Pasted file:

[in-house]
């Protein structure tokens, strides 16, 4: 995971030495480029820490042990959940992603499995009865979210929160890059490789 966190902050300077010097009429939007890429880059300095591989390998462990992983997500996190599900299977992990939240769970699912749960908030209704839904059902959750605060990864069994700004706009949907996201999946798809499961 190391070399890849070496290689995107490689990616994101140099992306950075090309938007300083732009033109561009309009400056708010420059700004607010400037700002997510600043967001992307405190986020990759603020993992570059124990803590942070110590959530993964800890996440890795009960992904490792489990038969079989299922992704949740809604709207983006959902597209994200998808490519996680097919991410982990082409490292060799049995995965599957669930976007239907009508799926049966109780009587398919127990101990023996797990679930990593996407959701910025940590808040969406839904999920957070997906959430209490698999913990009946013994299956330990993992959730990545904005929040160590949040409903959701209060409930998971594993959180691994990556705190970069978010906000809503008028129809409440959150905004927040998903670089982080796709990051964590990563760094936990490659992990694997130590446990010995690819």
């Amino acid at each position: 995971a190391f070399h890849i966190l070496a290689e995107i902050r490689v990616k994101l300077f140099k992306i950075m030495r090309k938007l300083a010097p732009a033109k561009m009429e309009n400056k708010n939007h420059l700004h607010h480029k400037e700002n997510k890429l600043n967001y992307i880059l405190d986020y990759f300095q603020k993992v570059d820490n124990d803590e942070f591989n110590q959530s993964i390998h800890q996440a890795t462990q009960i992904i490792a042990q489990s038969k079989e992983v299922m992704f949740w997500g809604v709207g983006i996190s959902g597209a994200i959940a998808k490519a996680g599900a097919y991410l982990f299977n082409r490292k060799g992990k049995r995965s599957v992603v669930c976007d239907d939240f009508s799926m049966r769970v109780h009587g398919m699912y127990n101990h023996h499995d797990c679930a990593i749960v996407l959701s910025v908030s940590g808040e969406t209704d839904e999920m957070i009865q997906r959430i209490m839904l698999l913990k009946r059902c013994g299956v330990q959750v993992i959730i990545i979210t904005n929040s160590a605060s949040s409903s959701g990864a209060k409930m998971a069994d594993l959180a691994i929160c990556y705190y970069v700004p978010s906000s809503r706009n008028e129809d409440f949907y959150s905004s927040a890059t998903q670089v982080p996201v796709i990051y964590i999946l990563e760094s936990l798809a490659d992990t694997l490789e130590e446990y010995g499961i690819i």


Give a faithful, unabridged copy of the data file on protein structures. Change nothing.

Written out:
[in-house]
């Protein structure tokens, strides 16, 4: 995971030495480029820490042990959940992603499995009865979210929160890059490789 966190902050300077010097009429939007890429880059300095591989390998462990992983997500996190599900299977992990939240769970699912749960908030209704839904059902959750605060990864069994700004706009949907996201999946798809499961 190391070399890849070496290689995107490689990616994101140099992306950075090309938007300083732009033109561009309009400056708010420059700004607010400037700002997510600043967001992307405190986020990759603020993992570059124990803590942070110590959530993964800890996440890795009960992904490792489990038969079989299922992704949740809604709207983006959902597209994200998808490519996680097919991410982990082409490292060799049995995965599957669930976007239907009508799926049966109780009587398919127990101990023996797990679930990593996407959701910025940590808040969406839904999920957070997906959430209490698999913990009946013994299956330990993992959730990545904005929040160590949040409903959701209060409930998971594993959180691994990556705190970069978010906000809503008028129809409440959150905004927040998903670089982080796709990051964590990563760094936990490659992990694997130590446990010995690819």
């Amino acid at each position: 995971a190391f070399h890849i966190l070496a290689e995107i902050r490689v990616k994101l300077f140099k992306i950075m030495r090309k938007l300083a010097p732009a033109k561009m009429e309009n400056k708010n939007h420059l700004h607010h480029k400037e700002n997510k890429l600043n967001y992307i880059l405190d986020y990759f300095q603020k993992v570059d820490n124990d803590e942070f591989n110590q959530s993964i390998h800890q996440a890795t462990q009960i992904i490792a042990q489990s038969k079989e992983v299922m992704f949740w997500g809604v709207g983006i996190s959902g597209a994200i959940a998808k490519a996680g599900a097919y991410l982990f299977n082409r490292k060799g992990k049995r995965s599957v992603v669930c976007d239907d939240f009508s799926m049966r769970v109780h009587g398919m699912y127990n101990h023996h499995d797990c679930a990593i749960v996407l959701s910025v908030s940590g808040e969406t209704d839904e999920m957070i009865q997906r959430i209490m839904l698999l913990k009946r059902c013994g299956v330990q959750v993992i959730i990545i979210t904005n929040s160590a605060s949040s409903s959701g990864a209060k409930m998971a069994d594993l959180a691994i929160c990556y705190y970069v700004p978010s906000s809503r706009n008028e129809d409440f949907y959150s905004s927040a890059t998903q670089v982080p996201v796709i990051y964590i999946l990563e760094s936990l798809a490659d992990t694997l490789e130590e446990y010995g499961i690819i």